Outcomes, evidence-based treatments, and disparities in a statewide outpatient children's behavioral health system

Jason M. Lang, Phyllis Lee, Christian M. Connell, Tim Marshall, Jeffrey J. Vanderploeg

Research output: Contribution to journalArticlepeer-review

6 Scopus citations


Purpose: Many questions remain about the effectiveness of behavioral health treatments for children in large systems of care, including the use of evidence-based treatments (EBTs). The goals of this study were to 1) describe outcomes of children receiving treatment in a statewide system, overall and separately for demographic groups; 2) describe penetration rates of EBTs and examine outcomes by treatment type and 3) examine moderation of treatment type by demographic group. Methods: Participants were 46,399 children receiving behavioral health services at one of 25 outpatient clinics in a state system between 2013 and 2017. Administrative data included child demographic characteristics, treatment type, and problem severity based on the Ohio Scales. Propensity score methods were used to analyze EBT effects compared to no EBT conditions, and interactions with demographic groups. Results: The overall pre- to post-treatment effect size across all treatment types was medium (Cohen's d = 0.49 to 0.51) and similar to prior research. White children showed greater improvements than Black or Hispanic children, 7 to 12-year olds improved more than younger and older children, and females improved more than males. Almost half (47%) of children received cognitive behavioral therapy, and an additional 12.4% received another EBT. Children receiving EBTs showed greater improvement than those not receiving an EBT. The relative benefits of EBTs were mostly consistent across sex, age, and race/ethnicity, but EBTs were associated with some reductions in disparities by race/ethnicity (particularly for Hispanic youth and more modestly for Black youth) and age. Conclusions: Outcomes for children receiving behavioral health treatment in a statewide system were modest. EBTs can be disseminated within large systems and have potential for improving overall outcomes for children from diverse backgrounds.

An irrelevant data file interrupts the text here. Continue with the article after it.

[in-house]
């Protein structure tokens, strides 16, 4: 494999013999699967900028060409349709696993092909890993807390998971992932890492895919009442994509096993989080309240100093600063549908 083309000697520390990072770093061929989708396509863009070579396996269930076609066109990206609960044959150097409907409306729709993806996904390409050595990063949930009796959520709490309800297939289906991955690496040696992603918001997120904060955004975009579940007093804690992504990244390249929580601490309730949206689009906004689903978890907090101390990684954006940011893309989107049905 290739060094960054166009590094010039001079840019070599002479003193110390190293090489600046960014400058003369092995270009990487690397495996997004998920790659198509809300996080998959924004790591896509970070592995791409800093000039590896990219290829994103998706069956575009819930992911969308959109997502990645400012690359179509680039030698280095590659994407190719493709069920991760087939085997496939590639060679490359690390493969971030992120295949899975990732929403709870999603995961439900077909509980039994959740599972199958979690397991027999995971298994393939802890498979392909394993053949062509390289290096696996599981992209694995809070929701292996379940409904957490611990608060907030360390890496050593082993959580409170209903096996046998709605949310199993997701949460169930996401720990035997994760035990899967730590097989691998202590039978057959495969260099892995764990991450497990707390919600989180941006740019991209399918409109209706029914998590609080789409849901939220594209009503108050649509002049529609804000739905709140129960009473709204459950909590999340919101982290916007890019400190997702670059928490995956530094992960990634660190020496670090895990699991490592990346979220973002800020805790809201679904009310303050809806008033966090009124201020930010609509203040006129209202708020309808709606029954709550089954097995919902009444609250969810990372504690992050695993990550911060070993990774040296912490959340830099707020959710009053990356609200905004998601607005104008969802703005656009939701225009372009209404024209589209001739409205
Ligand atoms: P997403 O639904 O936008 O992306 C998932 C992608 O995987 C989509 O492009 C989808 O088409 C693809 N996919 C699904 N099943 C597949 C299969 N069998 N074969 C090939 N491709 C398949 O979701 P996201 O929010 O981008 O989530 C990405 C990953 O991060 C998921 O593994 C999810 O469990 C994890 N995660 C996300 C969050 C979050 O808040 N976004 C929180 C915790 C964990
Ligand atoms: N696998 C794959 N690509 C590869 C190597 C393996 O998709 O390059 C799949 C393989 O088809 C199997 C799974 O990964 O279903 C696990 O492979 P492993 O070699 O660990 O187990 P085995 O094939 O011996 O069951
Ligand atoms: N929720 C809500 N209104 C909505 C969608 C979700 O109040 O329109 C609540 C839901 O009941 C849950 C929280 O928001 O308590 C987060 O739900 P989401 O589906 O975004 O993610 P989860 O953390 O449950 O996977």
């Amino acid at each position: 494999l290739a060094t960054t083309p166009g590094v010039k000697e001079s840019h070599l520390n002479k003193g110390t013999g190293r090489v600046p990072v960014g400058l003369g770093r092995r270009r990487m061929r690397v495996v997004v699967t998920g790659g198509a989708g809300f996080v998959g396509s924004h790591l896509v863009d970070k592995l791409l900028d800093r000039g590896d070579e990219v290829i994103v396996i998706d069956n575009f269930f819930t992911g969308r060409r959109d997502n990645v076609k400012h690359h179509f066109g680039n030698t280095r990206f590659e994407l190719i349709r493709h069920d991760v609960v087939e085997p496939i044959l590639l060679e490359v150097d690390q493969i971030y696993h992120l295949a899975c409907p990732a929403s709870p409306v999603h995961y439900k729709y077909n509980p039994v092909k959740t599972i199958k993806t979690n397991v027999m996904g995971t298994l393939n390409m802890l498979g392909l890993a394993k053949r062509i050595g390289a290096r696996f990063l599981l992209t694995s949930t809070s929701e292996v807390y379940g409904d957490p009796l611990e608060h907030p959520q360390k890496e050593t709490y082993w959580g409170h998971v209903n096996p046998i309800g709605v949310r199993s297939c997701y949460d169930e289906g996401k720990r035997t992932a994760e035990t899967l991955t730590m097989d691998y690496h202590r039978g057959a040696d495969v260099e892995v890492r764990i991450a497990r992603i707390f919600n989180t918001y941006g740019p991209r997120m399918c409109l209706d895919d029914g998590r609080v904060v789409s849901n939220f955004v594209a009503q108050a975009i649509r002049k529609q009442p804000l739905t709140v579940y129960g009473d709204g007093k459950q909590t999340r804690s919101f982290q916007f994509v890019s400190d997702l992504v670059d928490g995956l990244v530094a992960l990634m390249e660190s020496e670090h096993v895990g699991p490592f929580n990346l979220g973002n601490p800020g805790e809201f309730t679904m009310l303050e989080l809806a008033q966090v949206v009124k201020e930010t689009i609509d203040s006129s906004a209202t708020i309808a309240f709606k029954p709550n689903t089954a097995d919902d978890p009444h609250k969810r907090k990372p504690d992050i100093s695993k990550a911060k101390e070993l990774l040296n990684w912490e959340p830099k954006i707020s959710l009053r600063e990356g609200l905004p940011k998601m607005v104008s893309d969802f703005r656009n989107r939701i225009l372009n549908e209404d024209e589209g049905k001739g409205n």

Original languageEnglish (US)
Article number105729
JournalChildren and Youth Services Review
StatePublished - Jan 2021

All Science Journal Classification (ASJC) codes

  • Education
  • Developmental and Educational Psychology
  • Sociology and Political Science


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